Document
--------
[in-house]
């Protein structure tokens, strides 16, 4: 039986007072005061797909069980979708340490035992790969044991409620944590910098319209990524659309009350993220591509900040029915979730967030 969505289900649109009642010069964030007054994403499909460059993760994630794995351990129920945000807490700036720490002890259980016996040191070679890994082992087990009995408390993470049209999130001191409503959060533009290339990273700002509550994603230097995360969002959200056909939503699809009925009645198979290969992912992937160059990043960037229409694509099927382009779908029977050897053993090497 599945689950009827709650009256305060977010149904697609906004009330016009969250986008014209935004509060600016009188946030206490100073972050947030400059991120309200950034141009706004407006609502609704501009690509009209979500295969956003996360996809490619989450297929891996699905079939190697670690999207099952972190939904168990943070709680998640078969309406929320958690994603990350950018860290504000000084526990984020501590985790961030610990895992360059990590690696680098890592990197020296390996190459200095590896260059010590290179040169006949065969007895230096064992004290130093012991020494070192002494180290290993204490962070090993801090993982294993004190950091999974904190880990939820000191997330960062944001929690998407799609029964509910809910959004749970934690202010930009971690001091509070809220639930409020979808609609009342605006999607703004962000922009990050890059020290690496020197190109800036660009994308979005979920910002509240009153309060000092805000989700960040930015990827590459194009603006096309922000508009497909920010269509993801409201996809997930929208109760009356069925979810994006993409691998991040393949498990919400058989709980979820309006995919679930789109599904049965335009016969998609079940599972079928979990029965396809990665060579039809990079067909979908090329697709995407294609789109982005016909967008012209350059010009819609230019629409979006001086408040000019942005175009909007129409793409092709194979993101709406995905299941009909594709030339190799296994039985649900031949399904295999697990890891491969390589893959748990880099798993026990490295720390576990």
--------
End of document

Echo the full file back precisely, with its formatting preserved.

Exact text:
[in-house]
């Protein structure tokens, strides 16, 4: 039986007072005061797909069980979708340490035992790969044991409620944590910098319209990524659309009350993220591509900040029915979730967030 969505289900649109009642010069964030007054994403499909460059993760994630794995351990129920945000807490700036720490002890259980016996040191070679890994082992087990009995408390993470049209999130001191409503959060533009290339990273700002509550994603230097995360969002959200056909939503699809009925009645198979290969992912992937160059990043960037229409694509099927382009779908029977050897053993090497 599945689950009827709650009256305060977010149904697609906004009330016009969250986008014209935004509060600016009188946030206490100073972050947030400059991120309200950034141009706004407006609502609704501009690509009209979500295969956003996360996809490619989450297929891996699905079939190697670690999207099952972190939904168990943070709680998640078969309406929320958690994603990350950018860290504000000084526990984020501590985790961030610990895992360059990590690696680098890592990197020296390996190459200095590896260059010590290179040169006949065969007895230096064992004290130093012991020494070192002494180290290993204490962070090993801090993982294993004190950091999974904190880990939820000191997330960062944001929690998407799609029964509910809910959004749970934690202010930009971690001091509070809220639930409020979808609609009342605006999607703004962000922009990050890059020290690496020197190109800036660009994308979005979920910002509240009153309060000092805000989700960040930015990827590459194009603006096309922000508009497909920010269509993801409201996809997930929208109760009356069925979810994006993409691998991040393949498990919400058989709980979820309006995919679930789109599904049965335009016969998609079940599972079928979990029965396809990665060579039809990079067909979908090329697709995407294609789109982005016909967008012209350059010009819609230019629409979006001086408040000019942005175009909007129409793409092709194979993101709406995905299941009909594709030339190799296994039985649900031949399904295999697990890891491969390589893959748990880099798993026990490295720390576990």